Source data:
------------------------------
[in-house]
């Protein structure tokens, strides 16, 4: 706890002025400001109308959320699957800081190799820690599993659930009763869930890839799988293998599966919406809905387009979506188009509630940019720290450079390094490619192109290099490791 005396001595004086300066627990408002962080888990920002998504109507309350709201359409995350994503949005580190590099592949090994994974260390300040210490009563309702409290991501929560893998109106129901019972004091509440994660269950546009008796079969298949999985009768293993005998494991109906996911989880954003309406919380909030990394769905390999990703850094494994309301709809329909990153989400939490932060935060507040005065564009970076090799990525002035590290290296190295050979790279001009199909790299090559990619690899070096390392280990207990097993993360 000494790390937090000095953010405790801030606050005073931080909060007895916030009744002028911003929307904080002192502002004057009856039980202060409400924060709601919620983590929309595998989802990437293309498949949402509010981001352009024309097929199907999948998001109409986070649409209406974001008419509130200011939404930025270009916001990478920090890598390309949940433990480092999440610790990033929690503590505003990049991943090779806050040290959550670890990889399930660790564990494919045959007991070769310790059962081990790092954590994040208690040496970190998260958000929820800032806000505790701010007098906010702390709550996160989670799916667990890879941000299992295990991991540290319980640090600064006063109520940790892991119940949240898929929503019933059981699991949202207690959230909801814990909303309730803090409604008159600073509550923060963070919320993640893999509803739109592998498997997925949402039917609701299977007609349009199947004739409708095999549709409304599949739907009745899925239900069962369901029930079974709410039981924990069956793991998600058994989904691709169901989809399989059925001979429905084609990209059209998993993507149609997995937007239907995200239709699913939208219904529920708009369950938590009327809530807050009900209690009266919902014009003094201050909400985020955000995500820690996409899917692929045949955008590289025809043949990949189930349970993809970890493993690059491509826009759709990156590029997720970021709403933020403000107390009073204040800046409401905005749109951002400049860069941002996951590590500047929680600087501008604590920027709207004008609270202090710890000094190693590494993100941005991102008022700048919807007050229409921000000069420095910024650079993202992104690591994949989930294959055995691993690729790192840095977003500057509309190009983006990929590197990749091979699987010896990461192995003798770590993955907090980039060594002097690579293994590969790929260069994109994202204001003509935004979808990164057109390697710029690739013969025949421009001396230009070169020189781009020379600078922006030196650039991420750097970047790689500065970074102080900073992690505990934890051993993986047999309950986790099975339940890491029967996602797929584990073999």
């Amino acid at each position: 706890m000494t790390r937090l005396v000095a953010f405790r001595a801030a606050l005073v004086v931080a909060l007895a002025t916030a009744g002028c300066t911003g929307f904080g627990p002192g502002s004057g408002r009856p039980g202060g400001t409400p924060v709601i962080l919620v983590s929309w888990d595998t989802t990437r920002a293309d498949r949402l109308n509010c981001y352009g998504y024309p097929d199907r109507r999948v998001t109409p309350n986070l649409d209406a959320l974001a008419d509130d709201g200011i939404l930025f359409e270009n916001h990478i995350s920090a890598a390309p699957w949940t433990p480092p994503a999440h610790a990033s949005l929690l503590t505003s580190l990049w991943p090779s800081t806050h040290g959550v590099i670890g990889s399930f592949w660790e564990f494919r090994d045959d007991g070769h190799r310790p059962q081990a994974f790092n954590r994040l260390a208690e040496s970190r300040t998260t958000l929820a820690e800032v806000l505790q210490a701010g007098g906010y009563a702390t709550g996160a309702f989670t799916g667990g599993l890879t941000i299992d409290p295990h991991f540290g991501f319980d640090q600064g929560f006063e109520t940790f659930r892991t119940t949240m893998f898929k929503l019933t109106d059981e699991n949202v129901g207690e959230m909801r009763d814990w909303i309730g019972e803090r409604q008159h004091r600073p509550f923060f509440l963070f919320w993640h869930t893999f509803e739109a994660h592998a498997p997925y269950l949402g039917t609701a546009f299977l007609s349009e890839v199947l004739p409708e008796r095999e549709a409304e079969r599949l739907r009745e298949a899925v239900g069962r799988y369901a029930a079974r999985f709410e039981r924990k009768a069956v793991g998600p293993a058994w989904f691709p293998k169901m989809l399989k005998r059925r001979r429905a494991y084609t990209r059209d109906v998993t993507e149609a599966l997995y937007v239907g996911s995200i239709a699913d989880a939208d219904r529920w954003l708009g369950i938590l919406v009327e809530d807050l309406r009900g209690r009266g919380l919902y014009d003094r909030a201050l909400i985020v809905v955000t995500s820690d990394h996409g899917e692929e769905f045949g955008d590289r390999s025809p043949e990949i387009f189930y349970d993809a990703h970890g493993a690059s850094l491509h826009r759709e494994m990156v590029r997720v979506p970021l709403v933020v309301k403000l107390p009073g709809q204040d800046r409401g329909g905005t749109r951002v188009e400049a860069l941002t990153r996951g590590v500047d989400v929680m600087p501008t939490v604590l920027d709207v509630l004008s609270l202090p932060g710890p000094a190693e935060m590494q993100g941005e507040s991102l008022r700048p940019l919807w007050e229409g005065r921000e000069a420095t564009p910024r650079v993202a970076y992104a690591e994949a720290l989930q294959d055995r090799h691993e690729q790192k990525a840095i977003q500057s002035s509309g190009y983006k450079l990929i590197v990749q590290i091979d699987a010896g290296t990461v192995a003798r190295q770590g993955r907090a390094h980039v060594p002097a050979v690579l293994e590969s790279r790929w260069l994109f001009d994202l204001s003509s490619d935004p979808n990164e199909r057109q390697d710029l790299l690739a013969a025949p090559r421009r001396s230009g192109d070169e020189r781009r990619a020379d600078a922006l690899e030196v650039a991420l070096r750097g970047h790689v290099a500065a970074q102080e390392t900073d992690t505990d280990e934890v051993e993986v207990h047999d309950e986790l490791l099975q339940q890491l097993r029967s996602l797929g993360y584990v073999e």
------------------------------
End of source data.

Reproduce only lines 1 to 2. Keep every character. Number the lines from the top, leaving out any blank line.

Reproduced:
[in-house]
């Protein structure tokens, strides 16, 4: 706890002025400001109308959320699957800081190799820690599993659930009763869930890839799988293998599966919406809905387009979506188009509630940019720290450079390094490619192109290099490791 005396001595004086300066627990408002962080888990920002998504109507309350709201359409995350994503949005580190590099592949090994994974260390300040210490009563309702409290991501929560893998109106129901019972004091509440994660269950546009008796079969298949999985009768293993005998494991109906996911989880954003309406919380909030990394769905390999990703850094494994309301709809329909990153989400939490932060935060507040005065564009970076090799990525002035590290290296190295050979790279001009199909790299090559990619690899070096390392280990207990097993993360 000494790390937090000095953010405790801030606050005073931080909060007895916030009744002028911003929307904080002192502002004057009856039980202060409400924060709601919620983590929309595998989802990437293309498949949402509010981001352009024309097929199907999948998001109409986070649409209406974001008419509130200011939404930025270009916001990478920090890598390309949940433990480092999440610790990033929690503590505003990049991943090779806050040290959550670890990889399930660790564990494919045959007991070769310790059962081990790092954590994040208690040496970190998260958000929820800032806000505790701010007098906010702390709550996160989670799916667990890879941000299992295990991991540290319980640090600064006063109520940790892991119940949240898929929503019933059981699991949202207690959230909801814990909303309730803090409604008159600073509550923060963070919320993640893999509803739109592998498997997925949402039917609701299977007609349009199947004739409708095999549709409304599949739907009745899925239900069962369901029930079974709410039981924990069956793991998600058994989904691709169901989809399989059925001979429905084609990209059209998993993507149609997995937007239907995200239709699913939208219904529920708009369950938590009327809530807050009900209690009266919902014009003094201050909400985020955000995500820690996409899917692929045949955008590289025809043949990949189930349970993809970890493993690059491509826009759709990156590029997720970021709403933020403000107390009073204040800046409401905005749109951002400049860069941002996951590590500047929680600087501008604590920027709207004008609270202090710890000094190693590494993100941005991102008022700048919807007050229409921000000069420095910024650079993202992104690591994949989930294959055995691993690729790192840095977003500057509309190009983006990929590197990749091979699987010896990461192995003798770590993955907090980039060594002097690579293994590969790929260069994109994202204001003509935004979808990164057109390697710029690739013969025949421009001396230009070169020189781009020379600078922006030196650039991420750097970047790689500065970074102080900073992690505990934890051993993986047999309950986790099975339940890491029967996602797929584990073999």